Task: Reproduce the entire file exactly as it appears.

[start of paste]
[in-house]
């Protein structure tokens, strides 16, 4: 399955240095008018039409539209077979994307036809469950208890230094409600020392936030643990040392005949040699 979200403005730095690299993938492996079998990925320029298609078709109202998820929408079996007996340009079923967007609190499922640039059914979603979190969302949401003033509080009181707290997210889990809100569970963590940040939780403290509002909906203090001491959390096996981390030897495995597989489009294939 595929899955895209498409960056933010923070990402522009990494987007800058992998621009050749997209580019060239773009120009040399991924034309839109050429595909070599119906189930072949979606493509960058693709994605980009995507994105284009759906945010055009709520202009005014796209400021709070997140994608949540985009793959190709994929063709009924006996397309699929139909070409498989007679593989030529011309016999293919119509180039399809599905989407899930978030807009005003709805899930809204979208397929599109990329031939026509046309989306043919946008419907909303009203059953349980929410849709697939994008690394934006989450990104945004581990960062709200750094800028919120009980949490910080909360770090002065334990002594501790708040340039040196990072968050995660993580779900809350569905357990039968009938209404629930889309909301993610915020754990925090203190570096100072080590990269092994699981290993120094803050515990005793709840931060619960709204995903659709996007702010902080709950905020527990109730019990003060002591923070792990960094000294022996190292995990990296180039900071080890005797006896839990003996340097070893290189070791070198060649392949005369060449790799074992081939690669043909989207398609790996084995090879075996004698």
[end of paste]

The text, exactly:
[in-house]
């Protein structure tokens, strides 16, 4: 399955240095008018039409539209077979994307036809469950208890230094409600020392936030643990040392005949040699 979200403005730095690299993938492996079998990925320029298609078709109202998820929408079996007996340009079923967007609190499922640039059914979603979190969302949401003033509080009181707290997210889990809100569970963590940040939780403290509002909906203090001491959390096996981390030897495995597989489009294939 595929899955895209498409960056933010923070990402522009990494987007800058992998621009050749997209580019060239773009120009040399991924034309839109050429595909070599119906189930072949979606493509960058693709994605980009995507994105284009759906945010055009709520202009005014796209400021709070997140994608949540985009793959190709994929063709009924006996397309699929139909070409498989007679593989030529011309016999293919119509180039399809599905989407899930978030807009005003709805899930809204979208397929599109990329031939026509046309989306043919946008419907909303009203059953349980929410849709697939994008690394934006989450990104945004581990960062709200750094800028919120009980949490910080909360770090002065334990002594501790708040340039040196990072968050995660993580779900809350569905357990039968009938209404629930889309909301993610915020754990925090203190570096100072080590990269092994699981290993120094803050515990005793709840931060619960709204995903659709996007702010902080709950905020527990109730019990003060002591923070792990960094000294022996190292995990990296180039900071080890005797006896839990003996340097070893290189070791070198060649392949005369060449790799074992081939690669043909989207398609790996084995090879075996004698």